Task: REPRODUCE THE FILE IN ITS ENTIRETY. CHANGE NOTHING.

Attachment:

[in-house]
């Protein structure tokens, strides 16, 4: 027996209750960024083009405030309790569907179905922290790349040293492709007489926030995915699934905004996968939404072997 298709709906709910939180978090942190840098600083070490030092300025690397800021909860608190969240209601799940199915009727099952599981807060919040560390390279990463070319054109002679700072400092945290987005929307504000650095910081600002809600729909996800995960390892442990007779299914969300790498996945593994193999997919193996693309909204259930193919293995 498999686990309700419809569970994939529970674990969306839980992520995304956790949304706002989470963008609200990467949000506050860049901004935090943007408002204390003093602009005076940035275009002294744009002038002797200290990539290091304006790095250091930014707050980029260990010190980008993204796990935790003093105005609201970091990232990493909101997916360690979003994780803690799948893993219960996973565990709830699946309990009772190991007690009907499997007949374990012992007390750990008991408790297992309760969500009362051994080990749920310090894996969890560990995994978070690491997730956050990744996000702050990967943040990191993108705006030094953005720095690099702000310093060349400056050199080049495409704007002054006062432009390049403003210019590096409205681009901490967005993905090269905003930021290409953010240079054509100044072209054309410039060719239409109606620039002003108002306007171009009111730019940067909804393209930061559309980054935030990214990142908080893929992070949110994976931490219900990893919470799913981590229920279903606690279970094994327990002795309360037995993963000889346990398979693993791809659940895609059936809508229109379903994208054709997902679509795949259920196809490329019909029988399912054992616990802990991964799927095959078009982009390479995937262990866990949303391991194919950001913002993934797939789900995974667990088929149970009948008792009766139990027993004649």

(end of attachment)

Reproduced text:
[in-house]
């Protein structure tokens, strides 16, 4: 027996209750960024083009405030309790569907179905922290790349040293492709007489926030995915699934905004996968939404072997 298709709906709910939180978090942190840098600083070490030092300025690397800021909860608190969240209601799940199915009727099952599981807060919040560390390279990463070319054109002679700072400092945290987005929307504000650095910081600002809600729909996800995960390892442990007779299914969300790498996945593994193999997919193996693309909204259930193919293995 498999686990309700419809569970994939529970674990969306839980992520995304956790949304706002989470963008609200990467949000506050860049901004935090943007408002204390003093602009005076940035275009002294744009002038002797200290990539290091304006790095250091930014707050980029260990010190980008993204796990935790003093105005609201970091990232990493909101997916360690979003994780803690799948893993219960996973565990709830699946309990009772190991007690009907499997007949374990012992007390750990008991408790297992309760969500009362051994080990749920310090894996969890560990995994978070690491997730956050990744996000702050990967943040990191993108705006030094953005720095690099702000310093060349400056050199080049495409704007002054006062432009390049403003210019590096409205681009901490967005993905090269905003930021290409953010240079054509100044072209054309410039060719239409109606620039002003108002306007171009009111730019940067909804393209930061559309980054935030990214990142908080893929992070949110994976931490219900990893919470799913981590229920279903606690279970094994327990002795309360037995993963000889346990398979693993791809659940895609059936809508229109379903994208054709997902679509795949259920196809490329019909029988399912054992616990802990991964799927095959078009982009390479995937262990866990949303391991194919950001913002993934797939789900995974667990088929149970009948008792009766139990027993004649």